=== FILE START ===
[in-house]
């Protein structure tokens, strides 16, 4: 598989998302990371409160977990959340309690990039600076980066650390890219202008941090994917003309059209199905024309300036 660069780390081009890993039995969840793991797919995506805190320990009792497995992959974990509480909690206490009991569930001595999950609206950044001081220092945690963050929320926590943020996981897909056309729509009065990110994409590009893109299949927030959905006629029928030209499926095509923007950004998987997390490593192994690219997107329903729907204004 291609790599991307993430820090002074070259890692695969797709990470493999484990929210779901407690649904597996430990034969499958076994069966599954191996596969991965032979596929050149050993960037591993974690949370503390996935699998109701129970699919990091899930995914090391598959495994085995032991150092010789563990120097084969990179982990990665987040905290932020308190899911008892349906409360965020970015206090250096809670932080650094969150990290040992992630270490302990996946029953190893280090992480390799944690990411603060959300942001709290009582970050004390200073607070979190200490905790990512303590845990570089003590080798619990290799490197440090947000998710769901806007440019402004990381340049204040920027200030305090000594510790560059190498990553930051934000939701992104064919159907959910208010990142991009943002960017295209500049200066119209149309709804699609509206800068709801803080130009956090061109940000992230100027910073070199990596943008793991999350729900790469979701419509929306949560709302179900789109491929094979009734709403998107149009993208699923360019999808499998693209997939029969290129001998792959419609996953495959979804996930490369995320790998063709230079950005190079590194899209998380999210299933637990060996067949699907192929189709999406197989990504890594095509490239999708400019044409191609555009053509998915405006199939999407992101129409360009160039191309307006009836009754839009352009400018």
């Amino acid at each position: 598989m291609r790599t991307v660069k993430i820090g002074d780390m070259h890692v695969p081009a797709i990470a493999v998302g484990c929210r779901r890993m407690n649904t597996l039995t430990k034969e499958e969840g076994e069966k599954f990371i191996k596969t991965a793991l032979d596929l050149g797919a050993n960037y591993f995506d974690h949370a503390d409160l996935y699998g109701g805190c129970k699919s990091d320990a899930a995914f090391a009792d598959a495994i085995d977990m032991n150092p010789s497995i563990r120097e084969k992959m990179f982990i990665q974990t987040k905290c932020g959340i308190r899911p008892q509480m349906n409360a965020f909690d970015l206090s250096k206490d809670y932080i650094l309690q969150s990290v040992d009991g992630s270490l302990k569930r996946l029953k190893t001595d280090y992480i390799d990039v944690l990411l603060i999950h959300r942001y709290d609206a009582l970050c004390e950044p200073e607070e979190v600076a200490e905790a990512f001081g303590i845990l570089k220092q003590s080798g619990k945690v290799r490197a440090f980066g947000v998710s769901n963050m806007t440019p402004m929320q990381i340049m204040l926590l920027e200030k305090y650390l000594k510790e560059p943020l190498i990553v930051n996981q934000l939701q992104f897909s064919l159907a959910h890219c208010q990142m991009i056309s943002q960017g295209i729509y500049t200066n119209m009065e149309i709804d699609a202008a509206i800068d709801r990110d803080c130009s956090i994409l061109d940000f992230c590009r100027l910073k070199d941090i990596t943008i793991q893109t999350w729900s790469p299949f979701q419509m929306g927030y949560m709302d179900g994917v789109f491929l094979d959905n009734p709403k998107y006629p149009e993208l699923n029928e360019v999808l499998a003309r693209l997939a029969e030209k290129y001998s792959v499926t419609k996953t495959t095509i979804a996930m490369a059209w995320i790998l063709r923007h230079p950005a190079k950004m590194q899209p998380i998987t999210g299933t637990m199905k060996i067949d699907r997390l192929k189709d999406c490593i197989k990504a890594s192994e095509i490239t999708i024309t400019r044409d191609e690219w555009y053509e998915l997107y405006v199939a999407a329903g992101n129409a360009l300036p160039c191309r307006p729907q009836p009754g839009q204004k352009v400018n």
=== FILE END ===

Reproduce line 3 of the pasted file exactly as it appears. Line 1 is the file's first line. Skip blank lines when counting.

């Amino acid at each position: 598989m291609r790599t991307v660069k993430i820090g002074d780390m070259h890692v695969p081009a797709i990470a493999v998302g484990c929210r779901r890993m407690n649904t597996l039995t430990k034969e499958e969840g076994e069966k599954f990371i191996k596969t991965a793991l032979d596929l050149g797919a050993n960037y591993f995506d974690h949370a503390d409160l996935y699998g109701g805190c129970k699919s990091d320990a899930a995914f090391a009792d598959a495994i085995d977990m032991n150092p010789s497995i563990r120097e084969k992959m990179f982990i990665q974990t987040k905290c932020g959340i308190r899911p008892q509480m349906n409360a965020f909690d970015l206090s250096k206490d809670y932080i650094l309690q969150s990290v040992d009991g992630s270490l302990k569930r996946l029953k190893t001595d280090y992480i390799d990039v944690l990411l603060i999950h959300r942001y709290d609206a009582l970050c004390e950044p200073e607070e979190v600076a200490e905790a990512f001081g303590i845990l570089k220092q003590s080798g619990k945690v290799r490197a440090f980066g947000v998710s769901n963050m806007t440019p402004m929320q990381i340049m204040l926590l920027e200030k305090y650390l000594k510790e560059p943020l190498i990553v930051n996981q934000l939701q992104f897909s064919l159907a959910h890219c208010q990142m991009i056309s943002q960017g295209i729509y500049t200066n119209m009065e149309i709804d699609a202008a509206i800068d709801r990110d803080c130009s956090i994409l061109d940000f992230c590009r100027l910073k070199d941090i990596t943008i793991q893109t999350w729900s790469p299949f979701q419509m929306g927030y949560m709302d179900g994917v789109f491929l094979d959905n009734p709403k998107y006629p149009e993208l699923n029928e360019v999808l499998a003309r693209l997939a029969e030209k290129y001998s792959v499926t419609k996953t495959t095509i979804a996930m490369a059209w995320i790998l063709r923007h230079p950005a190079k950004m590194q899209p998380i998987t999210g299933t637990m199905k060996i067949d699907r997390l192929k189709d999406c490593i197989k990504a890594s192994e095509i490239t999708i024309t400019r044409d191609e690219w555009y053509e998915l997107y405006v199939a999407a329903g992101n129409a360009l300036p160039c191309r307006p729907q009836p009754g839009q204004k352009v400018n």